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In fairy tales, the story always ends with everyone living happily ever after: the magical first kiss is still being savoured; the hero has slain the monster; the treasure has been won. These stories leave us hanging with the idea that we can freeze life’s Polaroid moments.

Honest investigation would reveal that:

  1. Not even royal love lasts forever.
  2. Slaying one dragon doesn’t mean you won’t get restless, and want to slay some more.
  3. Vast treasures go quickly, especially when other people in the kingdom know who to come to for money.

Impermanence is impossible to escape. Whether it’s the death of a goldfish, the end of a love affair or a move across town – change is inevitable.

Why Impermanence is so Great

It can be sad that things don’t last forever, but remembering this can be helpful when we are enmeshed in difficult emotional states. Thanks to impermanence, this too shall pass, whatever this is.

When we cling to the idea of things lasting forever, we shield ourselves from experiencing here and now.

Making Impermanence Work for You

We can let the awareness that all things end wake us up to the importance of enjoying things or finding the courage to experience things when they are happening, knowing we may never pass this way again.

However, as we work with the breath and other practices of awareness, we may begin to feel a greater ease with and acceptance of the inescapable reality of impermanence.

Try this practice and notice if it helps you feel more present:

  1. Pay particular attention to the breath coming in.
  2. Notice the physical sensations of breathing.
  3. Continue to pay attention to the “in-breath.” Notice yourself being here, right now.
  4. Shift your attention to the sensation of the breath leaving the body.

In this basic act of breathing in and out, we have the experience of impermanence. Our breath comes in, our breath goes out. If we try to hold on to either, we die.

How Practising Awareness of Impermanence can Lead to Greater Peace and Happiness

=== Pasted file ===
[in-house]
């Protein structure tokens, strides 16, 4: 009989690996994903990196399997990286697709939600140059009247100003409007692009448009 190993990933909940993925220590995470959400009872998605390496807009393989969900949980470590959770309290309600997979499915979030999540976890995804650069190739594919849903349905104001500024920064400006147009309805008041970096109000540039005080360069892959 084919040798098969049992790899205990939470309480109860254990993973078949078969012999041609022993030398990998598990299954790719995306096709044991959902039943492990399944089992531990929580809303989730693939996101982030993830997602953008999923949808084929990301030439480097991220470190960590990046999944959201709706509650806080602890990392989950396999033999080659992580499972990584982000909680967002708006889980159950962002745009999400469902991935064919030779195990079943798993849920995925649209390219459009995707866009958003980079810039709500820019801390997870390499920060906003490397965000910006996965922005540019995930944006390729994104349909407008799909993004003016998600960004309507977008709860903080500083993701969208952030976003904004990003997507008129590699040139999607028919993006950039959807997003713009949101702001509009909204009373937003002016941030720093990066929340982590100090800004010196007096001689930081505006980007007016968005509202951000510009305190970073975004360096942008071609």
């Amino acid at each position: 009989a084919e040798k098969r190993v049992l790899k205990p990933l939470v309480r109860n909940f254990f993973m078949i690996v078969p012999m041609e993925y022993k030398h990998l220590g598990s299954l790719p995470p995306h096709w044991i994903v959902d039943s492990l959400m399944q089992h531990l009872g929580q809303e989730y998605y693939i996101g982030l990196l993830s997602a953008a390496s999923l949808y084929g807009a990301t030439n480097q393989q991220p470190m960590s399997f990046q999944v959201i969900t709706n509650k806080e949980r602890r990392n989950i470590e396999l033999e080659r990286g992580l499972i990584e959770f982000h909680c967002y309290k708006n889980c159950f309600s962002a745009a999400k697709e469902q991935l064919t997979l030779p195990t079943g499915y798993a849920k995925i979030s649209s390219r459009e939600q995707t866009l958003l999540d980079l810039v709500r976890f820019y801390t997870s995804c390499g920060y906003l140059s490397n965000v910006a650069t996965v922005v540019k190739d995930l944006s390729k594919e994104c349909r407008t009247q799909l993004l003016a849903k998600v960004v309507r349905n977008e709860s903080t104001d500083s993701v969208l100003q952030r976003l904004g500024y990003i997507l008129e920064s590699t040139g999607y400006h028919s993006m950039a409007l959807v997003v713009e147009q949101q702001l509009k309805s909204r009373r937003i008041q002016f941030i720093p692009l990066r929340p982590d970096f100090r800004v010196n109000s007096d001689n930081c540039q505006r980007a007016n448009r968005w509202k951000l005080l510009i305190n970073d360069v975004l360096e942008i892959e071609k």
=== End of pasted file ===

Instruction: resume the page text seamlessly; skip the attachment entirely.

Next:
One of the challenges with believing that things can be permanent, is we tend to feel more deeply sad about our own changing situations. In our minds, other people are dancing around happily in love, with smart attractive children, and property, and adoring friends. If we hold the idea that someone out there is getting to live happily ever after, and we’re not, how could this not create depression and anxiety? For all of us, rich or poor, famous or anonymous, the good and bad times come and go. No one escapes. Even in fairy tales, we never do hear about the “ever after” part (although Stephen Sondheim’s “Into the Woods” has a great take on what likely does happen, after “The End”). 

Singer-songwriter Harry Chapin, famously wrote the early 70’s hit, about a son who tries, unsuccessfully, to get his busy father’s attention. At the end of the song, the son now grown, is too busy to give the aging father attention. We think we have forever to get around to things. We don’t. But knowing this can set us free from disappointment and wake us up to getting on with things before the moment passes. It might be the letter you meant to write, the show you meant to go to, or even telling someone you love them. As we keep our awareness of impermanence, we may find it easier to do things, not having tricked ourselves into thinking we have forever.

Mindfulness encourages me to be brave and choose to turn and face difficult thoughts and situations, as I hold the truth that everything changes.

Why wait? Accept impermanence today, and start living like there’s no tomorrow.


Elaine Smookler